MOVIE REVIEW: BACHELORETTE
you’ve gotta fight for your right to hate your friends.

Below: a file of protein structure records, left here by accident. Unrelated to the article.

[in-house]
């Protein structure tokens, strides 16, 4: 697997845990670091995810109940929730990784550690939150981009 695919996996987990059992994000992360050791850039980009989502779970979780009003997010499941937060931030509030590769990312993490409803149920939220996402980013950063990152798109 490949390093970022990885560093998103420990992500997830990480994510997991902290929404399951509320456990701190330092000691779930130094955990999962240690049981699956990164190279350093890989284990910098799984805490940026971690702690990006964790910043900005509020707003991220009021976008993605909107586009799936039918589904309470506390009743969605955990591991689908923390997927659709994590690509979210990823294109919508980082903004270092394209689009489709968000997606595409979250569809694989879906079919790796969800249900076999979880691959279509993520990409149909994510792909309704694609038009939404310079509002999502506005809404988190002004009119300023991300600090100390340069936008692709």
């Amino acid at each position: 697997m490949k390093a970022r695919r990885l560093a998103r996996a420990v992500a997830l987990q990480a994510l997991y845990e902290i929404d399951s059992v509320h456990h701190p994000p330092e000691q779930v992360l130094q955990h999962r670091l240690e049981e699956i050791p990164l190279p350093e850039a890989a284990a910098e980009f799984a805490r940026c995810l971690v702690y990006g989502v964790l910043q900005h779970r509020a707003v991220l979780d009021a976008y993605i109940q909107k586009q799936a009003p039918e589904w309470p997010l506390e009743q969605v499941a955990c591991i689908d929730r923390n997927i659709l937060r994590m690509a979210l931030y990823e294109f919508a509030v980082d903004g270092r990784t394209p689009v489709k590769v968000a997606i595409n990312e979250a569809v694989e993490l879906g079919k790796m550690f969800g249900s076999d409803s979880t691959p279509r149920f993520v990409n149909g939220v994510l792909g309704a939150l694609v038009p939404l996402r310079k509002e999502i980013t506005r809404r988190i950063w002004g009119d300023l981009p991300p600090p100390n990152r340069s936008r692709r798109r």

Thanks to the major success of Bridesmaids and the frank, biting humor of Girls, it’s now okay to make an entire movie starring young women who aren’t entirely likable, moral, or even (gasp) super-pretty. That’s the “go” point for Bachelorette, the indie movie based on a hit Off-Broadway play by Leslye Headland. (She rewrote her script as a screenplay, and also directed.) The comedy stars Kirsten Dunst (who is, of course, super-pretty - maybe even super super-pretty) as Regan, a waspy former Queen Bee who uses her Burberry trench coat as an isolation ward for all emotions. With Tiffany earrings as armor, she seethes through Maid of Honor duties for her former friend Becky, whom the girls still call “Pig Face.” Becky’s husband-to-be is sweet, handsome, and boring -- but that doesn’t stop Regan from fuming, “I’m pretty, I exercise, I have a boyfriend in med school... I’m the one who has all my shit together, and what do I have to show for it? Nothing!” Regan’s coolly cruel outlook is both hysterical and “incorrect,” and that’s what makes her awesome to watch. “You know how there’s serial killers and then there’s Hannibal Lecter?” asks the groom. “Well, there’s girls, and then there’s Regan.” Dunst may be playing the heroine in a wedding comedy, but she isn’t haplessly klutzy or adorably goofy (or in love with her best friend / her sister’s boyfriend / insert Julia Roberts / Katherine Heigl here). She’s just wounded, and intelligent, and mean, and really well accessorized. Her co-star, Lizzy Caplan, is kind of impeccable. She’s funny when she needs to be (ie: reciting a monologue about blow jobs). She’s sad when the situation requires it (ie: dealing with major ex-boyfriend baggage on two hours of sleep and two bags of cocaine). And through the whole thing, she manages to exude the exotic intelligence of an outsider who’s managed to make herself fit in. (Caplan’s most famous role, as Janis Ian in Mean Girls, had her doing the opposite, with equally spectacular results.) Isla Fisher brings up the rear as Katie, the perpetually high airhead who (literally) needs saving after a wild night numbing everything except her eyes, which stay Minnie-Mouse huge the whole time. As for Rebel Wilson, who gets the mostly thankless role of Becky and spends the majority of the movie in Laura Ashley pajamas, she’s great - as usual - but in this kind of comedy, we wouldn’t expect the best scenes to involve the character who’s already taken a step into the great unknown of kinda-maybe-sort-of adulthood. Also, fair warning: An old-school mixtape is involved in this movie, and you may dance by the end. Like, really dance...Bachelorette is soon in select theaters nationwide and available now on iTunes; $9.99.